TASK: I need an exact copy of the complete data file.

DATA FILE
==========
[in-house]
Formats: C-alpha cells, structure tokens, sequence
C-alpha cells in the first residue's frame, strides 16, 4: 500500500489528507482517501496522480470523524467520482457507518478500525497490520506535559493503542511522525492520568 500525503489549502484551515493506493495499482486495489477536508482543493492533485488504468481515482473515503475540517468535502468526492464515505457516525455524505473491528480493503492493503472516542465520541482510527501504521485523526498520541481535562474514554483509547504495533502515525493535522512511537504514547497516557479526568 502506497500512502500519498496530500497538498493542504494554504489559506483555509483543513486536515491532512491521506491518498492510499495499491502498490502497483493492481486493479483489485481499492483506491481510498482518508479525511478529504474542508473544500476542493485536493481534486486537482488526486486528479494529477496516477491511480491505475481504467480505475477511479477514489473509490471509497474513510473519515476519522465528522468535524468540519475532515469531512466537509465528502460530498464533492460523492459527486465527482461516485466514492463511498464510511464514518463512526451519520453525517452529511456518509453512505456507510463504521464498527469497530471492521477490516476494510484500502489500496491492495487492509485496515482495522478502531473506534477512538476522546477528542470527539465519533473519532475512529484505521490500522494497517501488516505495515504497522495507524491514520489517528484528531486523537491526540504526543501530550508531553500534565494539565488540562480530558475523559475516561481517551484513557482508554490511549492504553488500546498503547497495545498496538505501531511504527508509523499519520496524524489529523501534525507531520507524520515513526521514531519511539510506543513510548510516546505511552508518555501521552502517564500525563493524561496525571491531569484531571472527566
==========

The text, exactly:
[in-house]
Formats: C-alpha cells, structure tokens, sequence
C-alpha cells in the first residue's frame, strides 16, 4: 500500500489528507482517501496522480470523524467520482457507518478500525497490520506535559493503542511522525492520568 500525503489549502484551515493506493495499482486495489477536508482543493492533485488504468481515482473515503475540517468535502468526492464515505457516525455524505473491528480493503492493503472516542465520541482510527501504521485523526498520541481535562474514554483509547504495533502515525493535522512511537504514547497516557479526568 502506497500512502500519498496530500497538498493542504494554504489559506483555509483543513486536515491532512491521506491518498492510499495499491502498490502497483493492481486493479483489485481499492483506491481510498482518508479525511478529504474542508473544500476542493485536493481534486486537482488526486486528479494529477496516477491511480491505475481504467480505475477511479477514489473509490471509497474513510473519515476519522465528522468535524468540519475532515469531512466537509465528502460530498464533492460523492459527486465527482461516485466514492463511498464510511464514518463512526451519520453525517452529511456518509453512505456507510463504521464498527469497530471492521477490516476494510484500502489500496491492495487492509485496515482495522478502531473506534477512538476522546477528542470527539465519533473519532475512529484505521490500522494497517501488516505495515504497522495507524491514520489517528484528531486523537491526540504526543501530550508531553500534565494539565488540562480530558475523559475516561481517551484513557482508554490511549492504553488500546498503547497495545498496538505501531511504527508509523499519520496524524489529523501534525507531520507524520515513526521514531519511539510506543513510548510516546505511552508518555501521552502517564500525563493524561496525571491531569484531571472527566